You’ve just arrived home from a year studying abroad in Europe – though the word “home” is a loose term for this place. You’ve never set foot in this house, as your family moved here while you were away; the only contact you’ve had with them over the year came in the form of random postcards. It’s after one in the morning, and no one appears to be home. A note on the wall from your sister warns you not to go poking around the house. Rather than waiting outside in the bracing chill of an Oregon rainstorm, you decide to look around for the spare key and make your way inside.
As you enter, you notice the massive foyer that still somehow belies the true size of this mansion. The lights flicker as you look around all the unpacked boxes and various clutter, hoping for any sort of clue of your family’s whereabouts. Rather than sitting around and waiting for someone to come home, you decide to do something a bit more proactive.
As you wander the house, you’ll come across all sorts of things: notes, letters, trinkets. Things that were supposed to be secreted away: a porno mag hidden underneath a stack of old books, a note from Sam to her friend Lonnie, a letter to your mom from her old dorm mate. Dresser drawers are unseated from their tracks, electronics appear to have been hastily removed from their home entertainment centers; the entire house is in a state of disarray and chaos, despite the complete lack of any presence inside it. This is a broken home in more ways than one, and discovering where exactly your family has gone is merely the root of a much larger problem.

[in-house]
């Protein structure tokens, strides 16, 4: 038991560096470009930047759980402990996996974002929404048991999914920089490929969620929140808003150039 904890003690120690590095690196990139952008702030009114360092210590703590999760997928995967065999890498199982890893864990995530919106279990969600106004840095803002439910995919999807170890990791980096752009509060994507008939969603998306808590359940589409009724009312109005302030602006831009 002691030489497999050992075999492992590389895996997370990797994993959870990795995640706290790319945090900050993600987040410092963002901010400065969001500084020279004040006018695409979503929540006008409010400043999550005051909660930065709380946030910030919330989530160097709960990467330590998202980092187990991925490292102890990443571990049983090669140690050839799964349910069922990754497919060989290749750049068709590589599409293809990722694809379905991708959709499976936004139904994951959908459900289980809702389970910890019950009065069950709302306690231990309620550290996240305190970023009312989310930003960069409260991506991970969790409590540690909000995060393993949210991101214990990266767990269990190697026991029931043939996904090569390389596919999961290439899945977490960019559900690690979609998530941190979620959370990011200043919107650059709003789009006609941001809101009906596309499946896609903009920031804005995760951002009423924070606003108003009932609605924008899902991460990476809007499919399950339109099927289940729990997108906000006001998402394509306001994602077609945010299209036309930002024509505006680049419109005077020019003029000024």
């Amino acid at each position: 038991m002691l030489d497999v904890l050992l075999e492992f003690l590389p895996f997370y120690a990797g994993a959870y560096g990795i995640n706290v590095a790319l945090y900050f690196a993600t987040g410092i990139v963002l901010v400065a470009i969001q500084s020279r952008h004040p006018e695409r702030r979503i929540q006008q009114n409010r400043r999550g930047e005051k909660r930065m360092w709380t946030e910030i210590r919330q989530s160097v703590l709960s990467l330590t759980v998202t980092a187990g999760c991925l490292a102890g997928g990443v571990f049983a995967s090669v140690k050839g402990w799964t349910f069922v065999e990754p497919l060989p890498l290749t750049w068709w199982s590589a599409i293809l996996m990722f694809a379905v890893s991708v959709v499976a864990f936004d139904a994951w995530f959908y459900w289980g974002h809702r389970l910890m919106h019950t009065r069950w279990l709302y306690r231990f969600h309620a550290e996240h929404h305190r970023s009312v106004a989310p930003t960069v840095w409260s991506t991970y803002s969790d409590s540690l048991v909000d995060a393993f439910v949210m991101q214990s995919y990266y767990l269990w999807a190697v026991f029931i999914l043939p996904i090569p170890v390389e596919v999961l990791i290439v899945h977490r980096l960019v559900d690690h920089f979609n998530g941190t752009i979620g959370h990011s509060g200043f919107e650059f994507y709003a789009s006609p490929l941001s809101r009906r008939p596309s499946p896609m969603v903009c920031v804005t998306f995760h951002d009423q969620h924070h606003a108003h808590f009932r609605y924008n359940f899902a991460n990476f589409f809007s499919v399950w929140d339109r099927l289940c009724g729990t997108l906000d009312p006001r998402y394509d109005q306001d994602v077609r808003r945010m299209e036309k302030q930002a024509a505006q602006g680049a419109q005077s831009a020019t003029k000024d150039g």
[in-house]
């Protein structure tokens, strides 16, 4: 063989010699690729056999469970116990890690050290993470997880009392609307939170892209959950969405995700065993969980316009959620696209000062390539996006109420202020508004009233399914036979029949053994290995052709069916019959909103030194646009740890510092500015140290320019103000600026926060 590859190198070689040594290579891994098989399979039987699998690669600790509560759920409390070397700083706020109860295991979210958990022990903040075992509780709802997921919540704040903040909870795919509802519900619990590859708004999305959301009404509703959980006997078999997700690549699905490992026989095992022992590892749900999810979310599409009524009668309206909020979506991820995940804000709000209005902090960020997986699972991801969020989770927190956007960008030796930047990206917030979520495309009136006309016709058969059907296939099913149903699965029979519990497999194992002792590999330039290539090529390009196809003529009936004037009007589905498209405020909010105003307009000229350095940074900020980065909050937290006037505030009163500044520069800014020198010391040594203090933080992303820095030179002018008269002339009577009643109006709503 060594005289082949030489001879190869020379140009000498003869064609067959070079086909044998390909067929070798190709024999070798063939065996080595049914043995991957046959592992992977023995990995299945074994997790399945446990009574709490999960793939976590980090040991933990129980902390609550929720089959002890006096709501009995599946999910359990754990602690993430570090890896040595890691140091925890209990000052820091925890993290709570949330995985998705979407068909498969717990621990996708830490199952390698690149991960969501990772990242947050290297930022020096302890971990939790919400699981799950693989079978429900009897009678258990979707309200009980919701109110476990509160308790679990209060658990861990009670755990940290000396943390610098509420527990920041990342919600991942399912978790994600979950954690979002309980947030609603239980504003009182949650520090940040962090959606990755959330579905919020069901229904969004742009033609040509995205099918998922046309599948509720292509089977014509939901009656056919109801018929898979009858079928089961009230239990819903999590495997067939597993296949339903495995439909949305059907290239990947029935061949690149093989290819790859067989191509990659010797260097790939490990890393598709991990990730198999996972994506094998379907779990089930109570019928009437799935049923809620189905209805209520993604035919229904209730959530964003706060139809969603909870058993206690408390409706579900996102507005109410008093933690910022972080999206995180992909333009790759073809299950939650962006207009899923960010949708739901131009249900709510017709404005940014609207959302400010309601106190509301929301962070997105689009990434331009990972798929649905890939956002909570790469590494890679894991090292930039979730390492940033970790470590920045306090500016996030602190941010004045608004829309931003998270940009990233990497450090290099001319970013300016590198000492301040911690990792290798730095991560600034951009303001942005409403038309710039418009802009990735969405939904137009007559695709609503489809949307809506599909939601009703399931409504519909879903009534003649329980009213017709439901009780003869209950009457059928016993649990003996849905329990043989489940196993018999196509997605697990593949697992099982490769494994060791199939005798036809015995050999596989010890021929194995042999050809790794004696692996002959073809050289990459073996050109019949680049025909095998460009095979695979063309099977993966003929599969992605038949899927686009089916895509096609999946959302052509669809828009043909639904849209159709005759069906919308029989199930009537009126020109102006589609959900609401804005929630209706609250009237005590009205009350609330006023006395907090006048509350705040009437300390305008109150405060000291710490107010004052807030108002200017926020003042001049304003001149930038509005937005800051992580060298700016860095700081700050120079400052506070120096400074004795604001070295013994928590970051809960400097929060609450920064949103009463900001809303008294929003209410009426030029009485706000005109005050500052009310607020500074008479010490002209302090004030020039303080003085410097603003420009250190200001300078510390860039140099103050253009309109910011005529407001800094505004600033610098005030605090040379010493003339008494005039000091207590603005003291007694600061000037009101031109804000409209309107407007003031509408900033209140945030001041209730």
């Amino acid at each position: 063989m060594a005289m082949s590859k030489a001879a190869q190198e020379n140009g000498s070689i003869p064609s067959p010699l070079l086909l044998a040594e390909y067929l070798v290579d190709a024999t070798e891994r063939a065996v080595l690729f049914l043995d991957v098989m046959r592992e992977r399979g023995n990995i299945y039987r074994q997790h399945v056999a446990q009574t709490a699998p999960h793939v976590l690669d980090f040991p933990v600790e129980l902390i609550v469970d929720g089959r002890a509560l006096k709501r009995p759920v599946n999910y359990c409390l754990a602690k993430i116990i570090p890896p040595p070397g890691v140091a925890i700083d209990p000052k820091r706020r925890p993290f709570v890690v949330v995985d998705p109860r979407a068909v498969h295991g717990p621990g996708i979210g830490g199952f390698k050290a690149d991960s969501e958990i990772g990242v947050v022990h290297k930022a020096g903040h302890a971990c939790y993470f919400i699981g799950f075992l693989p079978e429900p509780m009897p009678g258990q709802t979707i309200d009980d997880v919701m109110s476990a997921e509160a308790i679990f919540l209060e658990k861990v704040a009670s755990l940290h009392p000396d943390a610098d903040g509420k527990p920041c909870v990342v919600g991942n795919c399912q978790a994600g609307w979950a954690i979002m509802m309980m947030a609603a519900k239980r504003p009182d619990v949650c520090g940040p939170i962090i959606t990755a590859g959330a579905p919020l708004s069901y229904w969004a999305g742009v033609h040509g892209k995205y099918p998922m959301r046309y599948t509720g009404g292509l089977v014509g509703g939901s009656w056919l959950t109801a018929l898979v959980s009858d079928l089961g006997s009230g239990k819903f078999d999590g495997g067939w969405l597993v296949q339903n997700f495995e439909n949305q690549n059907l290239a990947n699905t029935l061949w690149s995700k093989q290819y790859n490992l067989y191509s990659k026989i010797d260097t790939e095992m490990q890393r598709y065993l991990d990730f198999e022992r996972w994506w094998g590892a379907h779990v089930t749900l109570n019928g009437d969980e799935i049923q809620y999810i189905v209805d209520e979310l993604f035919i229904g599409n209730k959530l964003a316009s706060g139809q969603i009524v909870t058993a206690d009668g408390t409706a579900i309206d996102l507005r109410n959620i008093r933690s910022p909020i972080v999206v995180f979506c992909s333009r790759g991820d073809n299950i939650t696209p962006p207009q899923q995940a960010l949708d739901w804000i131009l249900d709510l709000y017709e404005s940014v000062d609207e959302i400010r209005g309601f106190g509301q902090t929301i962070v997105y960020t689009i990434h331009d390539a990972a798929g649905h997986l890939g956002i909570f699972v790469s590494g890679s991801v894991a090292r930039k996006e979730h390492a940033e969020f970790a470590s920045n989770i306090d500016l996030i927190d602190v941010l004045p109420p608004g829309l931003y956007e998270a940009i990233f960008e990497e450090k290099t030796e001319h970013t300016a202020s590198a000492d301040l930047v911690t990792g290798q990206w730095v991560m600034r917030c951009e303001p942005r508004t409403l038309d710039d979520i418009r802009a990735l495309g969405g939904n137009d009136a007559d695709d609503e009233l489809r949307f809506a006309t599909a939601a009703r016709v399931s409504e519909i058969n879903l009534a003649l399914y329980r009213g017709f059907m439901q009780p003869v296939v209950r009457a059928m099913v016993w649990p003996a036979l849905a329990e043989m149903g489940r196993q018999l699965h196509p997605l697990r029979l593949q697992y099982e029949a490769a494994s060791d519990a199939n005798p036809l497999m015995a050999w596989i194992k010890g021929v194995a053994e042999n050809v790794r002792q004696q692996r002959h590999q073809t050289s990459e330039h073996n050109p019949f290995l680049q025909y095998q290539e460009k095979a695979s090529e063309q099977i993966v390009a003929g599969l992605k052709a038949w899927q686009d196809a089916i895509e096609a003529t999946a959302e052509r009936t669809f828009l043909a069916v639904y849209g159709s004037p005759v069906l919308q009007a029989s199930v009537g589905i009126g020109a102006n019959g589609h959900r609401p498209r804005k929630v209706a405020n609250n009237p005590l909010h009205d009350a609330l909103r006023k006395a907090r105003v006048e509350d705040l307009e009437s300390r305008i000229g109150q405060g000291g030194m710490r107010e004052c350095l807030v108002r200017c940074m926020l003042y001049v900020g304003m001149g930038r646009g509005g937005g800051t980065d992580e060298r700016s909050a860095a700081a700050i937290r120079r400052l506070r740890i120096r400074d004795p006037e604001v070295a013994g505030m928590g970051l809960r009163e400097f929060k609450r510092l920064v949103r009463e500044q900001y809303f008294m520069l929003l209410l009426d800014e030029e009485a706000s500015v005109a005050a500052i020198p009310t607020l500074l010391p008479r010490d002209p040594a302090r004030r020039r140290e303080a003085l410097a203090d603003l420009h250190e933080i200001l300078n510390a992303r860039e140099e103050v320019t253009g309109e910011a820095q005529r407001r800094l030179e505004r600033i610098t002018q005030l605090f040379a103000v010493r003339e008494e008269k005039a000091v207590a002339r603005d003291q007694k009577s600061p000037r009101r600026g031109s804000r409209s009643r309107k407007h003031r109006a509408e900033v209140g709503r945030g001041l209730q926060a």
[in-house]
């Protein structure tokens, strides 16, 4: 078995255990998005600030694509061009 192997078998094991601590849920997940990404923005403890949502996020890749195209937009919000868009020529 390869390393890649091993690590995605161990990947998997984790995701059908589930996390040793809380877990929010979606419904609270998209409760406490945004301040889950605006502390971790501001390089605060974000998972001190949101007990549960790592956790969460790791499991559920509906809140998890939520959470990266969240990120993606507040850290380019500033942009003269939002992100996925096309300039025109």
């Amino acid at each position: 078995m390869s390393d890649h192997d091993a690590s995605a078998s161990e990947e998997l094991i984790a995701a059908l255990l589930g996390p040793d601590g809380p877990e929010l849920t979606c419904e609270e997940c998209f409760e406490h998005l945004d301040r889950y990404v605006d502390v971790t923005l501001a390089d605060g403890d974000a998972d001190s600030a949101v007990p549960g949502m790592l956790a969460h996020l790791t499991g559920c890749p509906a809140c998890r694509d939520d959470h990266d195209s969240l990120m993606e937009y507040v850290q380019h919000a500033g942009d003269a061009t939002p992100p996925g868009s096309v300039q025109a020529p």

But the main draw to Gone Home isn’t its fairly rudimentary mechanics, but rather its potent narrative and the organic way that it unfolds. Certain details that you’ll find at the start of your voyeuristic snooping will come full circle by the end, and none of the notes or messages that you find feel forced or unnatural, and are all incredibly well written.
And before you even have a chance to realize it, you’ll have a full narrative arc for every single member of the family, just by glancing at environmental cues. Each item, document, poster; everything carries weight within Gone Home’s mise-en-scene, and all provide detail and insight on the lives and personalities of these characters. Small touches – a series of sticky notes that exclaim “YOU CAN DO BETTER,” a mixtape with a local riot grrl band on it, or a couch fort in the living room – all mean something within the greater context of Gone Home’s narrative. Discovering those connections are some of the greatest moments in the game, and proof that this particular story couldn’t be told outside of the trappings of interactive fiction.
Video games have a tendency to focus on a macro scale: save the world, defeat the giant robots, embody the amazing, all-powerful magical being. They tend to drown out the notion that we can use video games as more than just power fantasies and hacky genre fiction. But every now and then, a game comes along to prove that interactive fiction has its place in the pantheon of expressive art. Gone Home is not only an important game in its own right, but is absolutely vital to the advancement of how we approach narrative in games, as well as the subjects we tackle.